This blog is a recap of the session on “Achieving Inclusive Growth through Greater Trade Opportunities” at IGD Spring Frontier 100 Forum in Nairobi, Kenya.
By Meixi Zhou
Greater trade opportunities offer tremendous economic promise in Africa. This session uncovered the details on how African companies can take full advantage of trade opportunities to boost their export potential and drive Africa’s economic transformation. The discussions focused on how the great opportunities in Africa can lead to transformation and growth in society and the panelists also presented the opportunities and challenges of both inter-regional and overseas trade.
Phyllis Wakiaga, CEO of the Kenya Association of Manufacturers, moderated the panel. She started the conversations by asking what role the respective organizations that panelists represent play in regional and international trade, and what opportunities and challenges there are in Africa.
Zohra Baraka, Founder and Executive Director of the Mohazo Ex-Impo Ltd., stressed the role her company played in “creating jobs and markets for people”.
Baraka highlighted four challenges that African businesses face in exporting abroad: access to finance; tediously long due diligence process; untimely delivery; and the lack of innovation. She shared the best practices of her company in training its workers to produce high-quality products. She appealed to the banking and finance sector to provide more loans for African industries to employ more workers.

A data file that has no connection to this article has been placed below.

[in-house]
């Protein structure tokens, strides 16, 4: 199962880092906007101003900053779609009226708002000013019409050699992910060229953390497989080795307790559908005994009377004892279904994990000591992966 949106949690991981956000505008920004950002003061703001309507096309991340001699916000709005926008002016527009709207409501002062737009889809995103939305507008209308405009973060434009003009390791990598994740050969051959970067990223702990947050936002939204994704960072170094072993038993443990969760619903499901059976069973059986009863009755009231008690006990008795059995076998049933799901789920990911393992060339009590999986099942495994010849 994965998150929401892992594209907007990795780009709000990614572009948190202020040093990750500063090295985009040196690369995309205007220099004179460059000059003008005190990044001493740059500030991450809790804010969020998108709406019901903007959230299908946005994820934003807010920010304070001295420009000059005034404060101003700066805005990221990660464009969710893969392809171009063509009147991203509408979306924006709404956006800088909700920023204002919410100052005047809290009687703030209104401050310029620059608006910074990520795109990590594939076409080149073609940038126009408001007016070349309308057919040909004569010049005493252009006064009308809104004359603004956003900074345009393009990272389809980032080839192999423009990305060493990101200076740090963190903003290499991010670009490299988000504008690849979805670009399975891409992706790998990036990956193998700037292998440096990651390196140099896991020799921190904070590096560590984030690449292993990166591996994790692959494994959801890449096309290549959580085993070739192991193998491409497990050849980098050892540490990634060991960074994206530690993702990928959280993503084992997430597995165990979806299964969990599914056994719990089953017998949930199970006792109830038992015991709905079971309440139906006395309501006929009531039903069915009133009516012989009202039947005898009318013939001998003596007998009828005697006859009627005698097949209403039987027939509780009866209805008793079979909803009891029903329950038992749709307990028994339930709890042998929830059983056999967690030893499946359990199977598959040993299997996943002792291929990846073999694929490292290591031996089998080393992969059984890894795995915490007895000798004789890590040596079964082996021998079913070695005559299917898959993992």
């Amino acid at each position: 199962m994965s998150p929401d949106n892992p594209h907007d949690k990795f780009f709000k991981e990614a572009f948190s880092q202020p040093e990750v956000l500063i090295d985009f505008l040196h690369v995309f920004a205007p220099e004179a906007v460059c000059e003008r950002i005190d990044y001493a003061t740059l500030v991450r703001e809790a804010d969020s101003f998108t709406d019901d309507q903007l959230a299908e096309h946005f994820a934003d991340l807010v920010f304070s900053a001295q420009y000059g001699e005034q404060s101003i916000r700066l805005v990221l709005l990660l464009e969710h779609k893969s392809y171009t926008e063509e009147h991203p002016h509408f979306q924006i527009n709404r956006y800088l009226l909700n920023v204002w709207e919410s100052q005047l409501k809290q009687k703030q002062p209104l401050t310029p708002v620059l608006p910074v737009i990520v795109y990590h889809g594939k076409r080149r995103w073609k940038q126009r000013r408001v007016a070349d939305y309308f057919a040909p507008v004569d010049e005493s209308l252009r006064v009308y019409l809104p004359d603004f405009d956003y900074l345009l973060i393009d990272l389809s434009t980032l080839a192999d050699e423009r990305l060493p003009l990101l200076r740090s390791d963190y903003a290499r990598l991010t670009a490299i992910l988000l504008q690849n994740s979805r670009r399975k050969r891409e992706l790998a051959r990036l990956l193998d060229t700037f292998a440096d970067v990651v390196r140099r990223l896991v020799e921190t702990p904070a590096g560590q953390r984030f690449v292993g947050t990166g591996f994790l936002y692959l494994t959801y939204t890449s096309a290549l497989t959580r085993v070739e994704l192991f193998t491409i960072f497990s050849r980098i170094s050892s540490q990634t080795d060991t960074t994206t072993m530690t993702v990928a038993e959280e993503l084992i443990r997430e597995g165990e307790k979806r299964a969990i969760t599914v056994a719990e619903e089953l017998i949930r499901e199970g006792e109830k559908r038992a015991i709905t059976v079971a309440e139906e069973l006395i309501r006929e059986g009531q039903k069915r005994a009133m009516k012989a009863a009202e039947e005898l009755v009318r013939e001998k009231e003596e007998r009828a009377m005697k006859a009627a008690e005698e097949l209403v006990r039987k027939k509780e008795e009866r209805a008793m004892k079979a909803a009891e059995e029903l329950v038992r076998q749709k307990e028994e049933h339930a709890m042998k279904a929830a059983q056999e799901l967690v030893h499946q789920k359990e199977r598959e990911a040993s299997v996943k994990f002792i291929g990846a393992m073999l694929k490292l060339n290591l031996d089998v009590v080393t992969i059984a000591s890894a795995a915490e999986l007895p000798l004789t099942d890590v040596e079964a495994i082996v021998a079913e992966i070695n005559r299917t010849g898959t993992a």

Dr. Hippolyte Fofack, Chief Economist and Director of Research and Knowledge Management of the African Export-Import Bank commented that IGD Frontier 100 Forum is a timely event, since only 15% of total African trade happens within the continent, making Africa the region that trades the least among itself in the world. He said, “Closing the intra-Africa trade gap is not an end. It will reduce Africa’s exposure to global shocks.” Dr. Fofack emphasized that the manufacturing sector accounts for 50% of intra-Africa trade, thus being a key area to create employment opportunities.
In terms of achieving inclusive growth, Finn Holm-Olsen, Director of Trade Promotion & AGOA at East Africa Trade Hub emphasized the necessity to spread the wealth in companies backwards in the value chain and diversify the economy from a country’s standpoint. He also pointed out that the Trade Hub is working with both buyers and investors, because investment is going to be key in the next 5 years. He also attached great importance to capacity building, meaning that many factories, especially in the apparel sector are not operating at their full capacity. The gap has been in the backward linkages in textiles and accessories, so there are big opportunities that countries like Kenya can tap into.
Rajeev Arora, the Kenyan Ministry of Industry, Investment and Trade Chief Textile and Value Chain Advisor praised the Kenyan government for its pragmatic move in having inclusive growth by bringing a new constitution. But he also pointed out some African governments are not aware of what values they are holding and what they can create as a game changer of investment and trade. Two major challenges exist, which are the policy gap and the lack of competitiveness. He encouraged to reduce power cost and to enhance logistics by clustering investment industrial zones and creating a value chain approach.
Stéphane Eholié, Chief Executive Officer of Société ivoirienne de manutention et de transit (SIMAT), commented that the finance of long-term resources and the lack of regional logistics are the major difficulty for African businessmen to do business outside their own countries. But he is glad to see that some African governments have started to have political willingness to boost intra-Africa trade.
“Africa is the land of opportunity”, Rajeev Arora noted in the conversations, quoting McKinsey’s Lions on the Move. It is high time to push for the improved partnership between the African governments and private sector to boost intra-Africa trade and achieve inclusive growth.